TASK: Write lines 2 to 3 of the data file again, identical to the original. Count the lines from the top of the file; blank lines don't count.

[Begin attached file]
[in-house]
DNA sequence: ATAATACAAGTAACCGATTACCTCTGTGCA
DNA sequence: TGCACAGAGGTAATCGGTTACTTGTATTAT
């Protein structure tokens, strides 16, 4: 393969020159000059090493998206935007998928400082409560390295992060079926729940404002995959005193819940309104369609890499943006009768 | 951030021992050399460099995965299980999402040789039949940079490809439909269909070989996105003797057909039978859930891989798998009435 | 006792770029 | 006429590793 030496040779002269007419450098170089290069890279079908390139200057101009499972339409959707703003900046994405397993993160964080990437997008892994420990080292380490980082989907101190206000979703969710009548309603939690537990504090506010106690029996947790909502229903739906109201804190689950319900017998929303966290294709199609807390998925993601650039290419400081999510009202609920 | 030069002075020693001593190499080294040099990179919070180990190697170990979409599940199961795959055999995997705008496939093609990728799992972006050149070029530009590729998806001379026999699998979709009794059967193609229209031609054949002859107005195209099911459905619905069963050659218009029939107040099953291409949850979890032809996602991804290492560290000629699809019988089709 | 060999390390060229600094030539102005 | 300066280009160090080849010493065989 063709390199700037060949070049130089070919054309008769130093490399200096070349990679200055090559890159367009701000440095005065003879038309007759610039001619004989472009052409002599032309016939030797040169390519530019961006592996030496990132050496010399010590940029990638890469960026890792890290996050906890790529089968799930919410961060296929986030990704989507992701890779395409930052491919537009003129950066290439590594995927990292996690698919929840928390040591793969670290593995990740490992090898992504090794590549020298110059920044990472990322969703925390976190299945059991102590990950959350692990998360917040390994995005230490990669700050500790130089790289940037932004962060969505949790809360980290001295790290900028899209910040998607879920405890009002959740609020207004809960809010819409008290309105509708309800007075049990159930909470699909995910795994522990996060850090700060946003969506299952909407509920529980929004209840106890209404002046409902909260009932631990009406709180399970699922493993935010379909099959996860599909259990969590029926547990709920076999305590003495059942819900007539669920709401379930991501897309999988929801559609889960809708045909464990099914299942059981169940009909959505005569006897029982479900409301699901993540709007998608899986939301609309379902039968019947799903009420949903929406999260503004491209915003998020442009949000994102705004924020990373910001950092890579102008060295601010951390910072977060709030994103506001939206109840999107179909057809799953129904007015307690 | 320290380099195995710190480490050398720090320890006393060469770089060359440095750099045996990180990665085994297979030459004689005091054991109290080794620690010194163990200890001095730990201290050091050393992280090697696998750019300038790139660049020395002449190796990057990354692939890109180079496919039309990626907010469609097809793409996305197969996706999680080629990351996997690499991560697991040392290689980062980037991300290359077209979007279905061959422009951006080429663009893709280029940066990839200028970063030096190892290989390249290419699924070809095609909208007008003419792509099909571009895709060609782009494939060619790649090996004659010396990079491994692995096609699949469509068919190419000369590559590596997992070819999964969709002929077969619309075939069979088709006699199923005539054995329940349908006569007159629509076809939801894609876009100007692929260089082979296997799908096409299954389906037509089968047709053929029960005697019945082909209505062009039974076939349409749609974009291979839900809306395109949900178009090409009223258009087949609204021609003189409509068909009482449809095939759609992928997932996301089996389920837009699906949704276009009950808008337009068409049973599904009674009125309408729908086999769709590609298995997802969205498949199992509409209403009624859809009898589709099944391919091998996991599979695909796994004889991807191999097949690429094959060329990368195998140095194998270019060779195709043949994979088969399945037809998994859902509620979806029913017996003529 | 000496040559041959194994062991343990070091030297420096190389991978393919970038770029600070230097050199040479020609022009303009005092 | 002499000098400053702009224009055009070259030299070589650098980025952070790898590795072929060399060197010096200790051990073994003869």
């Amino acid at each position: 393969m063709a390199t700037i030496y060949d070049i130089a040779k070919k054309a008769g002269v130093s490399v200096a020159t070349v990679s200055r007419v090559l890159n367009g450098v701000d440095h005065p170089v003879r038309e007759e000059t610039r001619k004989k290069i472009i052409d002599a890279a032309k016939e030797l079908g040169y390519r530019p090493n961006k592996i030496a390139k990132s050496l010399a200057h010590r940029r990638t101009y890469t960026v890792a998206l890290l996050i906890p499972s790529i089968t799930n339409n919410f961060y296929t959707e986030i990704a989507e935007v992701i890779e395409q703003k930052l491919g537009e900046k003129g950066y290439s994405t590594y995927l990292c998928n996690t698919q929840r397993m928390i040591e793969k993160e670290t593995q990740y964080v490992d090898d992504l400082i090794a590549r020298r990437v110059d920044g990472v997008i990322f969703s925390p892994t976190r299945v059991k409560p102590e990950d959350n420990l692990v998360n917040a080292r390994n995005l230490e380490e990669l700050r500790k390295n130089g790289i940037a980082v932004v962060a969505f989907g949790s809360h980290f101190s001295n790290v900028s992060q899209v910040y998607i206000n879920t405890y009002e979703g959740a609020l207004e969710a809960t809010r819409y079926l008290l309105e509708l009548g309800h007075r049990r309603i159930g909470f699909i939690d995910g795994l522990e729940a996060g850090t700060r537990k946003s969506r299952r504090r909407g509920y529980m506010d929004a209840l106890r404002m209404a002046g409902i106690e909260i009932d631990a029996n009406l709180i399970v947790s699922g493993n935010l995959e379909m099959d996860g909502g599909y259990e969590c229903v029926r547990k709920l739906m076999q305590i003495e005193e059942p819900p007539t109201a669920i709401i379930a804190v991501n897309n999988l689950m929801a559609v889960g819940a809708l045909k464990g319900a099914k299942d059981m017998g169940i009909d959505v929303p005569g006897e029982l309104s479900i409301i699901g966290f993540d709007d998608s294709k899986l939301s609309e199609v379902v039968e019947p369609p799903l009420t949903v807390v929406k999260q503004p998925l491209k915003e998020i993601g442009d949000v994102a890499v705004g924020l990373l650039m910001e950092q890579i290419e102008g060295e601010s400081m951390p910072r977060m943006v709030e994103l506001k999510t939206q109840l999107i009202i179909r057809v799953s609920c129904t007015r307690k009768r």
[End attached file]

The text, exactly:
DNA sequence: ATAATACAAGTAACCGATTACCTCTGTGCA
DNA sequence: TGCACAGAGGTAATCGGTTACTTGTATTAT